I remember hearing that phrase over and over every Sunday morning when my mom and dad would get us three boys ready for church.
Like most good church-goers, my family strongly adhered to the popular adage – “look your Sunday best for God.” And we did. Every Sunday, we wore clothes that we would never otherwise wear outside of funerals and weddings.
Well, outside of Sundays we were your typical pre-adolescent boys – pretty much dirty and grimy after a long hard hour or two of kick-ball, swimming, tree climbing, crayfish hunting, sewage tunnel exploring, and of course motocross bicycle riding.
Another common phrase that is heard in many such households on any given Sunday is “you need to dress nicely out of respect for the temple of The Lord! When you are in a God’s house you behave respectfully and dress appropriately.”
So… My adolescent takeaway was this – God only wanted to be around us when we were in His “house”, clean and showered and “dressed appropriately.”
This is how I grew up in my perception of who God was. I saw Him as an out-of- touch, distant Father who only cared about me when I was in His temple looking a certain way on the outside.
Now let me just say, I have no problem with dressing nice in church or being respectful in a house of worship. But I think many people today have the same experience as I have had regarding God and church – Over time a message begins to become ingrained in our minds, even unconsciously, that would evolve into a total misconception of who God is and what He truly cares about.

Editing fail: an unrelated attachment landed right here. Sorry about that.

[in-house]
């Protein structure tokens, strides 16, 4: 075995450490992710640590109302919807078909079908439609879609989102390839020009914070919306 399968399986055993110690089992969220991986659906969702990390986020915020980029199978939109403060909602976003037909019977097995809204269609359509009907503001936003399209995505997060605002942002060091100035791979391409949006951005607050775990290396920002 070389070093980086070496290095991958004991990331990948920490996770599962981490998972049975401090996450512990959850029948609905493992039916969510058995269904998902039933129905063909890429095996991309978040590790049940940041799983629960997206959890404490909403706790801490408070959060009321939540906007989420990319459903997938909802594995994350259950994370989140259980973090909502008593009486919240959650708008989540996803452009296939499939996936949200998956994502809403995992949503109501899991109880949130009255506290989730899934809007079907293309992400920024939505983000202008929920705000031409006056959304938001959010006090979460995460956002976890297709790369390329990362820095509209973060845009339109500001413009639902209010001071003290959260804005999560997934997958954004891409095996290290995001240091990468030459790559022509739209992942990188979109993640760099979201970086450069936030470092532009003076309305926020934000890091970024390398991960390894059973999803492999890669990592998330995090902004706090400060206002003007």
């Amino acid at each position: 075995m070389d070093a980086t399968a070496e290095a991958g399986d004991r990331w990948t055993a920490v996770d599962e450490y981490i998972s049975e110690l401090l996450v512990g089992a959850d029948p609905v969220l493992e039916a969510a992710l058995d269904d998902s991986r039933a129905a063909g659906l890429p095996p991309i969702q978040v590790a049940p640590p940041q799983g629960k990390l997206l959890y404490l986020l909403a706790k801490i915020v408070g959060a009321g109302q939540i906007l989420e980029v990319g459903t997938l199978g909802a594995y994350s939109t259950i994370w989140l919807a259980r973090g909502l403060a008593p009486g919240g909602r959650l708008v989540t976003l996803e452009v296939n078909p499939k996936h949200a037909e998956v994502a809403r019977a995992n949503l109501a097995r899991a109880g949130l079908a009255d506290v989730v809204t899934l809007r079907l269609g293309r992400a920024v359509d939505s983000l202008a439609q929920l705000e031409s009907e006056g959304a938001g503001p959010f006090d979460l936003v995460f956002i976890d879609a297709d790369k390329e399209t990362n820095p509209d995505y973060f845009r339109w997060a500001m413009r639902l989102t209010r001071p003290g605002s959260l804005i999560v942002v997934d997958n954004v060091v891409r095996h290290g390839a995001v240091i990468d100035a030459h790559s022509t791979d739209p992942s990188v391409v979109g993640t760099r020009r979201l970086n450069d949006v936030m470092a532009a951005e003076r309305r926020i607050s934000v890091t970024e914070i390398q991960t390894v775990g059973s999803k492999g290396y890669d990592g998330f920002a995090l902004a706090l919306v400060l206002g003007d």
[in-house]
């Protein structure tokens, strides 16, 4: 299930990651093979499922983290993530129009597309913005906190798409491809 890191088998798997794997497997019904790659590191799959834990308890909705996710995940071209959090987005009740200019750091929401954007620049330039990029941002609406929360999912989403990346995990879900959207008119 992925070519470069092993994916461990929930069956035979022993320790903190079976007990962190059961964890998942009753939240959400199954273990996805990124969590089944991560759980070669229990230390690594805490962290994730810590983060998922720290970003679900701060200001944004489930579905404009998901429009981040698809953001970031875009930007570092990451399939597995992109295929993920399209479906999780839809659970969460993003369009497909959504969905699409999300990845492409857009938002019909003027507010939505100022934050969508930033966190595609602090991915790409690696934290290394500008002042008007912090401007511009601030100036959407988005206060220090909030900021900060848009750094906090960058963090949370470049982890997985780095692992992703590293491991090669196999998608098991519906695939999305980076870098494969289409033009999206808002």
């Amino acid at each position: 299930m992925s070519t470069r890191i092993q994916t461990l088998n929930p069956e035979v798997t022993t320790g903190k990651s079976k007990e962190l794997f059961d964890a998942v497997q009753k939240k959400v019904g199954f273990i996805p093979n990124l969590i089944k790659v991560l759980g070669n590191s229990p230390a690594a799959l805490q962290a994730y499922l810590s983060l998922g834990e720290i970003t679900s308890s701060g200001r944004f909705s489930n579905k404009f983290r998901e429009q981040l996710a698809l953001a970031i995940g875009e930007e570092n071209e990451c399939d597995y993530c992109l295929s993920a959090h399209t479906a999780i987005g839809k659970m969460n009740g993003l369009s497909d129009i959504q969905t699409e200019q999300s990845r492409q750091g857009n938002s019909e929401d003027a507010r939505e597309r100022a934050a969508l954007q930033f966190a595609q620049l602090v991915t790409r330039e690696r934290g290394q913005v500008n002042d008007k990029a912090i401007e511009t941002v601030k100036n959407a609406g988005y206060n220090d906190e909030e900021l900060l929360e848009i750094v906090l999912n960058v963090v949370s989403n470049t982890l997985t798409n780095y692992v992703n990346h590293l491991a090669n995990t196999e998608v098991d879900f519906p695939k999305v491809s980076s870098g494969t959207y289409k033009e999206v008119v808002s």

Juxtaposed to this vision, I also found myself as an adolescent drawn to the lowly child who was born in a stable named Jesus. Jesus seemed to be comfortable associating with the dirty, filthy, lowly people of the world – like me. So much so that the religious leaders of his day condemned him. He showed compassion to those who were regarded as “unclean” and unfit to even walk into the local houses of worship.
This Jesus didn’t seem to dress as nicely as the Pharisees. They had impressive religious garb and looked down on him for not looking as good as they did. And he greeted lepers and other unclean pagans and even hung out with them.
To a God who I was brought up to believe was mostly impressed with people who dressed the best and acted respectfully when in his house, this Jesus wound have and should have deeply offended.
And then the kicker was this – Jesus finally made the most audacious claim hitherto as he boasted to his disciple Philip who asked him to “show us what God is really like” when he replied, “Philip when you have seen me, you have seen the Father. ”
What about dressing up nicely for a God who cared about how nice I looked on the outside? What about the God who wanted me to be quiet and reverent when in His temple?
How can this non- conformist claim to be the very representation of God? He was born so poorly that his crib was filled with straw from a dirty stable! His earthly arrival was so inauspicious that he couldn’t even “get a room”!
This law breaking Rabbi who told everyone to allow their own hearts to be the temple of God – this was not at all the same message I had grown up hearing!
A tension is upon you and I that is quite literally a fork-in-the-road moment: will we continue to follow the ideas of this off-the-wall Jesus, or will we go the other way and keep in the old-school view of a distant God who might give you some attention if you dress up nicely and get into a beautiful house of worship first?
Which way will you go?
Next Sunday when you and I get “dressed up for church” and act reverently, keep in mind our namesake (Jesus Christ) dressed up nicely when it was appropriate to do so , but his lifestyle certainly carried this “respect for God and his house” over to every area of his daily walk – including showing compassion for the dirty and lowly people.
These same people might very well end up sitting in the same pew next to you.
What will you think? What will you do?
As Hamlet claimed, “that – is the question. ”
Until next time,